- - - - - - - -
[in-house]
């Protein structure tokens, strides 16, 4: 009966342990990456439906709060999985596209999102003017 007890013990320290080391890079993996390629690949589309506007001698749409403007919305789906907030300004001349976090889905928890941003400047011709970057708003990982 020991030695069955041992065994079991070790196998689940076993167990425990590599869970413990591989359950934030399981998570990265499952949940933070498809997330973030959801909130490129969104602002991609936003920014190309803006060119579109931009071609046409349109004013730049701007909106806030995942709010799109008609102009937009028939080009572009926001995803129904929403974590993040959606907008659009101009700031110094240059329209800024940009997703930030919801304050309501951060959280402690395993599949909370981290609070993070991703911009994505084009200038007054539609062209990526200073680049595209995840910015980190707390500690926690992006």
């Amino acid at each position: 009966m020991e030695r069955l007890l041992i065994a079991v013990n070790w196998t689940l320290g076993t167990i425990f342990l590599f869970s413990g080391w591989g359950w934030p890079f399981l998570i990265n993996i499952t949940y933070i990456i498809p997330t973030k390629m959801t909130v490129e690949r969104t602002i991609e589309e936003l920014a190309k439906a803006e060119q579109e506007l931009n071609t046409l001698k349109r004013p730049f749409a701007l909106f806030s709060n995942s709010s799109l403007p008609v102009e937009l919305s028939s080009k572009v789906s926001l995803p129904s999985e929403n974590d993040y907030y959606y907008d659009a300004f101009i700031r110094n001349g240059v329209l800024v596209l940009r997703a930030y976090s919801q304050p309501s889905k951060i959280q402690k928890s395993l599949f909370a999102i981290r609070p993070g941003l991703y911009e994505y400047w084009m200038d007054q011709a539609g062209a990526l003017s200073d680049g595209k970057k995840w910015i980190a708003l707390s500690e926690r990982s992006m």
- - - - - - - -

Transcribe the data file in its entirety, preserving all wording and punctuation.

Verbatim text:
[in-house]
């Protein structure tokens, strides 16, 4: 009966342990990456439906709060999985596209999102003017 007890013990320290080391890079993996390629690949589309506007001698749409403007919305789906907030300004001349976090889905928890941003400047011709970057708003990982 020991030695069955041992065994079991070790196998689940076993167990425990590599869970413990591989359950934030399981998570990265499952949940933070498809997330973030959801909130490129969104602002991609936003920014190309803006060119579109931009071609046409349109004013730049701007909106806030995942709010799109008609102009937009028939080009572009926001995803129904929403974590993040959606907008659009101009700031110094240059329209800024940009997703930030919801304050309501951060959280402690395993599949909370981290609070993070991703911009994505084009200038007054539609062209990526200073680049595209995840910015980190707390500690926690992006």
């Amino acid at each position: 009966m020991e030695r069955l007890l041992i065994a079991v013990n070790w196998t689940l320290g076993t167990i425990f342990l590599f869970s413990g080391w591989g359950w934030p890079f399981l998570i990265n993996i499952t949940y933070i990456i498809p997330t973030k390629m959801t909130v490129e690949r969104t602002i991609e589309e936003l920014a190309k439906a803006e060119q579109e506007l931009n071609t046409l001698k349109r004013p730049f749409a701007l909106f806030s709060n995942s709010s799109l403007p008609v102009e937009l919305s028939s080009k572009v789906s926001l995803p129904s999985e929403n974590d993040y907030y959606y907008d659009a300004f101009i700031r110094n001349g240059v329209l800024v596209l940009r997703a930030y976090s919801q304050p309501s889905k951060i959280q402690k928890s395993l599949f909370a999102i981290r609070p993070g941003l991703y911009e994505y400047w084009m200038d007054q011709a539609g062209a990526l003017s200073d680049g595209k970057k995840w910015i980190a708003l707390s500690e926690r990982s992006m």